The Elite Ayrshire Business Circle

The Elite Ayrshire Business Circle

Thursday, 19 June 2014

South Ayrshire Council welcomes Scottish Government’s Prestwick Airport investment pledge

South Ayrshire Council Leader, Councillor Bill McIntosh, has welcomed the Deputy First Minister’s announcement that Prestwick Airport will now operate under public ownership on a commercial basis and will benefit from £10 million investment from the Scottish Government. 


Councillor McIntosh (pictured above) said the news that the airport can be returned to commercial viability supported the Council’s belief in the airport as a vital economic asset for south-west Scotland.

He added: “We now have a vision of a positive and successful future for Prestwick Airport and we are fully committed to supporting the work being undertaken by partners and stakeholders to achieve the ambitions we all have for this vital transport hub.

“The airport is essential to the local and national economy, with 1,400 people employed there and a further 3,200 jobs linked to the site. We completely agree that there is no overnight fix to get the airport to where it needs to be, but this is clearly a very positive – and very welcome – step forward. 

“This announcement marks the start of a renewed commercial focus for the airport, and getting the right people in post and having the right plans in place will be key elements for the business. 

“On that basis, we do support the decision to retain the name, Glasgow Prestwick Airport, for the commercial market and in recognition of the long and dynamic history of the airport. 


“We’ve always known that Prestwick is different from other airports, and we all want to see it performing as it should, which will help our people, businesses and economy achieve their full potential.

“In partnership with our colleagues in East and North Ayrshire Councils, we will continue to work closely with the Scottish Government and other stakeholders and ensure we play a full and active role in the development of the airport and the wider aerospace and engineering economy in Ayrshire.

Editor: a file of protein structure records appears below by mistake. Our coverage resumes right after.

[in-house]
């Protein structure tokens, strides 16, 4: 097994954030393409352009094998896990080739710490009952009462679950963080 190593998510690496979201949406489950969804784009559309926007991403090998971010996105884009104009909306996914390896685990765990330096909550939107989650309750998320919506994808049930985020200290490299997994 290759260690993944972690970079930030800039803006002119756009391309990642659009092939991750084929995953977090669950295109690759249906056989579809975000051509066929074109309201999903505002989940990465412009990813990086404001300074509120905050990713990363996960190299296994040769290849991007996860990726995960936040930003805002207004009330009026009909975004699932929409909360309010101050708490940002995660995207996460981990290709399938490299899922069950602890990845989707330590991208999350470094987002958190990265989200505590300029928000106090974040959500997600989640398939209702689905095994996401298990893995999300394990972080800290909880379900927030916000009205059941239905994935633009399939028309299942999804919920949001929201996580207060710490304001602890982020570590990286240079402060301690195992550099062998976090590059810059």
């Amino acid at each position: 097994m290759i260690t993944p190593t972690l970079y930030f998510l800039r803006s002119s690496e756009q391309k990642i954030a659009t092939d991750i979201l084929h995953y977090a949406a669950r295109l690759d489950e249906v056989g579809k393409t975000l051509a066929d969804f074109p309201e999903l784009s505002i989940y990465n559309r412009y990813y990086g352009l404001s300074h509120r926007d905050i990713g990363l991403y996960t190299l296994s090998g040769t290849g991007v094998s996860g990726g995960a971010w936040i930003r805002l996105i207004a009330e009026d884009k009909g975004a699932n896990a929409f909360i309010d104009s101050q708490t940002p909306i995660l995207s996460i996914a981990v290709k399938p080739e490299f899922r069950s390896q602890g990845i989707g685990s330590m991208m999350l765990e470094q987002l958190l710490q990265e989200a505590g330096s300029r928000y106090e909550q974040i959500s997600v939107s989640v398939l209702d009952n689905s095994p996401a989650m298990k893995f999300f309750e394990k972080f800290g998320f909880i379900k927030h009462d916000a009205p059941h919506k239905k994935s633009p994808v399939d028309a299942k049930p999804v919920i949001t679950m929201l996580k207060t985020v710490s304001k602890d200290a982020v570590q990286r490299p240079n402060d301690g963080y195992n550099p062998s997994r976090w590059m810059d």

“I’m confident that the vision of a bright future for Prestwick Airport is one that can – and will – be achieved, and I’ll be making sure this Council does everything in our power to make that happen.”


Earlier, Deputy First Minister Nicola Sturgeon (pictured above) announced that Prestwick Airport is to receive nearly £10m of investment from the Scottish Government,.

The funding will go towards operating costs, a repairs backlog and to make improvements to the terminal building.

Ms Sturgeon rejected calls to rename it Robert Burns Airport, saying this could cause confusion.

The Scottish Government bought the airport for £1 last year amid fears it would be forced to close.

Ms Sturgeon told Holyrood’s Infrastructure Committee that the airport would be operated under public ownership “on a commercial basis”.

She said the Scottish Government investment would be made “in the form of loan funding”.

She added that there was “no quick fix solution for Prestwick” and the airport may not be profitable for several years.

The airport had a pre-tax loss of £9.77m in its final full year under previous owners Infratil.

Ms Sturgeon is also the Scottish Government’s Infrastructure, Investment and Cities Secretary.

She said the airport would operate as a public corporation on a commercial basis at arms’ length from government.

She added that £5.5m had been provided already since acquisition. and the Scottish Government would be required “to provide a further £3m in operating support”.

There will be nearly £7m in capital investment - £4.5m for repairs and £2.4m to make improvements to the terminal building, including refurbishment of the duty-free area.

Lack of investment

Ms Sturgeon argued that Prestwick had suffered from a lack of investment and there was a “backlog of essential maintenance”.

The committee evidence session came after finance executive Romain Py completed a three-month review of the airport, including options for ownership, on behalf of the Scottish Government.

Ms Sturgeon described Prestwick as a “non-typical airport”, with only about half of its revenue dependant on passenger traffic.

She suggested that future revenue could come from freight and retail development.

The airport's executive directors would be tasked with developing commercial opportunities.

A business plan would include an assessment of a reduced Ryanair schedule for summer 2014 and passenger numbers will be monitored.

Ms Sturgeon ruled out renaming the airport after Robert Burns. A petition lodged with the Scottish Parliament by The Robert Burns World Federation earlier this year had called for a name change, with supporters arguing it would boost tourism.

The Deputy First Minister told the committee: “On balance I have concluded there are strong commercial reasons for retaining the Glasgow Prestwick airport name.”

She acknowledged the decision would disappoint some local people but the airport had to be marketed internationally.

She did not rule out a “Burns-related theme” for the airport.


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